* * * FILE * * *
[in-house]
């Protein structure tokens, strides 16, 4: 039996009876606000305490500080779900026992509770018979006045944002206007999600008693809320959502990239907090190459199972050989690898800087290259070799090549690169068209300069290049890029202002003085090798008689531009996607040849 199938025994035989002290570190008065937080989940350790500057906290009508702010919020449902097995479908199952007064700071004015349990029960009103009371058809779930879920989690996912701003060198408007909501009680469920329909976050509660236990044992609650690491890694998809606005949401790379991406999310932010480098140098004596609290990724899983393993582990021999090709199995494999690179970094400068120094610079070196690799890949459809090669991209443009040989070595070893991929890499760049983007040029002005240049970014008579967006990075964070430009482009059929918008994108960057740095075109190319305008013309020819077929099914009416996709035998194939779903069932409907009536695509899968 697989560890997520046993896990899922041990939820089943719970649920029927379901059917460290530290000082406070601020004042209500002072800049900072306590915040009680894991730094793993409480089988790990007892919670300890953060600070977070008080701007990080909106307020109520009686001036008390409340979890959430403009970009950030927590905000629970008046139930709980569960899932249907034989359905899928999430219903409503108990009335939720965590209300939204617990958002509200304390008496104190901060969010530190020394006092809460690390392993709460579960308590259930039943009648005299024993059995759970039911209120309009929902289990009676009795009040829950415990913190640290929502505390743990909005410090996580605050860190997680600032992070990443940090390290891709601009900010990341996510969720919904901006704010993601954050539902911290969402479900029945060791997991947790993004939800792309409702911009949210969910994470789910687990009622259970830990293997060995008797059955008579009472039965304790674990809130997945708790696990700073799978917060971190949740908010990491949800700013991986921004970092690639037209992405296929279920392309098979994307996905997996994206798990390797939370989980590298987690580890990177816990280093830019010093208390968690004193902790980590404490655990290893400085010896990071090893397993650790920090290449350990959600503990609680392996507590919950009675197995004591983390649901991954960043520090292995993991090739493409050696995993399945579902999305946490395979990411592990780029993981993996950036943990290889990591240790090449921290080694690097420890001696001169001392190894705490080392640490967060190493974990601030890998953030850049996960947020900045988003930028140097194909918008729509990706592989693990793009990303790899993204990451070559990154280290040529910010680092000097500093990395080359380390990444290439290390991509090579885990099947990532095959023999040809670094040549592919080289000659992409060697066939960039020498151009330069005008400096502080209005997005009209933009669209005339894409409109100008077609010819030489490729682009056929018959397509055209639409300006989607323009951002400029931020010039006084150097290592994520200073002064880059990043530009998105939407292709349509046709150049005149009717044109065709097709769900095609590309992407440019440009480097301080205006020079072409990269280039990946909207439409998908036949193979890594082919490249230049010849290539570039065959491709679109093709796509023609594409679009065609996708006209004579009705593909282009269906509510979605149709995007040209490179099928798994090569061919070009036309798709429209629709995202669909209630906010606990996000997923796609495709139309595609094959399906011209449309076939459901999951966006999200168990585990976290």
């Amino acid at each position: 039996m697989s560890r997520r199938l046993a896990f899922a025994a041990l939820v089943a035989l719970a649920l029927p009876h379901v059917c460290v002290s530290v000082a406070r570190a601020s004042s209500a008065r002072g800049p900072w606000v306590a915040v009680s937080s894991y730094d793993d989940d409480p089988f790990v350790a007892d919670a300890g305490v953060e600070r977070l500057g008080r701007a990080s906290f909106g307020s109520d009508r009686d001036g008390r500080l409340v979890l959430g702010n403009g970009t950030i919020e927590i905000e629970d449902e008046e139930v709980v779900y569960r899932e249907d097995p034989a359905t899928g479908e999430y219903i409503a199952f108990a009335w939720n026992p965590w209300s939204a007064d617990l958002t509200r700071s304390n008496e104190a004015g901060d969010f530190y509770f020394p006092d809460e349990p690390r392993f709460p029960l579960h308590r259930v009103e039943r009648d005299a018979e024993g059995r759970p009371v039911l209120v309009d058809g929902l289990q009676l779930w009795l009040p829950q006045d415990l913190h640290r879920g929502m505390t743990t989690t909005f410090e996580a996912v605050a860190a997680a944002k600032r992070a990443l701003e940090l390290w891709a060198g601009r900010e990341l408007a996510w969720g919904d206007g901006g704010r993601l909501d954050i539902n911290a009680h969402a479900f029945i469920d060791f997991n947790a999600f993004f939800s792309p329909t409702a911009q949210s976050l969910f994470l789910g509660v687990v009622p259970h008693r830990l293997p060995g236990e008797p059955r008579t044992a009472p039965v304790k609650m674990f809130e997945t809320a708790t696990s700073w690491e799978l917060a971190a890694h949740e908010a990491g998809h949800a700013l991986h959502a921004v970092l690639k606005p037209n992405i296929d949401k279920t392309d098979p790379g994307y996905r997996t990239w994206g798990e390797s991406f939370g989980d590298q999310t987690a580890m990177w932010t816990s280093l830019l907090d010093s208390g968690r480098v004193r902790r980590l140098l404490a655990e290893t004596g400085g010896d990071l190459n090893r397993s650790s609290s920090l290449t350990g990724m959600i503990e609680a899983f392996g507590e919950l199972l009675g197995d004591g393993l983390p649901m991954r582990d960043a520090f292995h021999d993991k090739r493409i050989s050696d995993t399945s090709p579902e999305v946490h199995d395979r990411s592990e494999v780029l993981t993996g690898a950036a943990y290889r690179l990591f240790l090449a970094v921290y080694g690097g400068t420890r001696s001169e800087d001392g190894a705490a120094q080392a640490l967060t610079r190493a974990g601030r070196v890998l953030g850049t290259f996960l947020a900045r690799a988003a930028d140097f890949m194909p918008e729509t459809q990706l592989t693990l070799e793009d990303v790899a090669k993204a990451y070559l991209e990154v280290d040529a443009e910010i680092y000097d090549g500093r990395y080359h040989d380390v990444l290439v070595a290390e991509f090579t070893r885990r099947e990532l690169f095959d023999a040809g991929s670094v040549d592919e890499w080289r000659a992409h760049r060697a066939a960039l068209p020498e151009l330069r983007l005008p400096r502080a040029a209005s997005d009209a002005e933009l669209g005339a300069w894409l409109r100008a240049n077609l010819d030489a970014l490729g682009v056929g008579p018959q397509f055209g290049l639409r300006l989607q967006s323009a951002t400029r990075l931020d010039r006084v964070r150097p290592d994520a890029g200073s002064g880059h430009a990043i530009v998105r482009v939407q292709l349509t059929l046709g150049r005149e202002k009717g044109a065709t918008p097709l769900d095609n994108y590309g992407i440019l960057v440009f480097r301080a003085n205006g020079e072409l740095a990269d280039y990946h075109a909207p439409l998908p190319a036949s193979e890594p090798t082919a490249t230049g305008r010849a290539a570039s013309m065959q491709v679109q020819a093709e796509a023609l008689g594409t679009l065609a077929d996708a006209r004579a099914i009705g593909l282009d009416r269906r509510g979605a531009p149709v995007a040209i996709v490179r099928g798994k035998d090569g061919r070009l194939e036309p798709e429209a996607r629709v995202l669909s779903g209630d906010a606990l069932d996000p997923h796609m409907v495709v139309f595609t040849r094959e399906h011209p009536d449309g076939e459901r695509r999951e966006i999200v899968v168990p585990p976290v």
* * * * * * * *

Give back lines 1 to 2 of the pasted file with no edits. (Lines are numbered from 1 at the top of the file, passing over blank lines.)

[in-house]
């Protein structure tokens, strides 16, 4: 039996009876606000305490500080779900026992509770018979006045944002206007999600008693809320959502990239907090190459199972050989690898800087290259070799090549690169068209300069290049890029202002003085090798008689531009996607040849 199938025994035989002290570190008065937080989940350790500057906290009508702010919020449902097995479908199952007064700071004015349990029960009103009371058809779930879920989690996912701003060198408007909501009680469920329909976050509660236990044992609650690491890694998809606005949401790379991406999310932010480098140098004596609290990724899983393993582990021999090709199995494999690179970094400068120094610079070196690799890949459809090669991209443009040989070595070893991929890499760049983007040029002005240049970014008579967006990075964070430009482009059929918008994108960057740095075109190319305008013309020819077929099914009416996709035998194939779903069932409907009536695509899968 697989560890997520046993896990899922041990939820089943719970649920029927379901059917460290530290000082406070601020004042209500002072800049900072306590915040009680894991730094793993409480089988790990007892919670300890953060600070977070008080701007990080909106307020109520009686001036008390409340979890959430403009970009950030927590905000629970008046139930709980569960899932249907034989359905899928999430219903409503108990009335939720965590209300939204617990958002509200304390008496104190901060969010530190020394006092809460690390392993709460579960308590259930039943009648005299024993059995759970039911209120309009929902289990009676009795009040829950415990913190640290929502505390743990909005410090996580605050860190997680600032992070990443940090390290891709601009900010990341996510969720919904901006704010993601954050539902911290969402479900029945060791997991947790993004939800792309409702911009949210969910994470789910687990009622259970830990293997060995008797059955008579009472039965304790674990809130997945708790696990700073799978917060971190949740908010990491949800700013991986921004970092690639037209992405296929279920392309098979994307996905997996994206798990390797939370989980590298987690580890990177816990280093830019010093208390968690004193902790980590404490655990290893400085010896990071090893397993650790920090290449350990959600503990609680392996507590919950009675197995004591983390649901991954960043520090292995993991090739493409050696995993399945579902999305946490395979990411592990780029993981993996950036943990290889990591240790090449921290080694690097420890001696001169001392190894705490080392640490967060190493974990601030890998953030850049996960947020900045988003930028140097194909918008729509990706592989693990793009990303790899993204990451070559990154280290040529910010680092000097500093990395080359380390990444290439290390991509090579885990099947990532095959023999040809670094040549592919080289000659992409060697066939960039020498151009330069005008400096502080209005997005009209933009669209005339894409409109100008077609010819030489490729682009056929018959397509055209639409300006989607323009951002400029931020010039006084150097290592994520200073002064880059990043530009998105939407292709349509046709150049005149009717044109065709097709769900095609590309992407440019440009480097301080205006020079072409990269280039990946909207439409998908036949193979890594082919490249230049010849290539570039065959491709679109093709796509023609594409679009065609996708006209004579009705593909282009269906509510979605149709995007040209490179099928798994090569061919070009036309798709429209629709995202669909209630906010606990996000997923796609495709139309595609094959399906011209449309076939459901999951966006999200168990585990976290």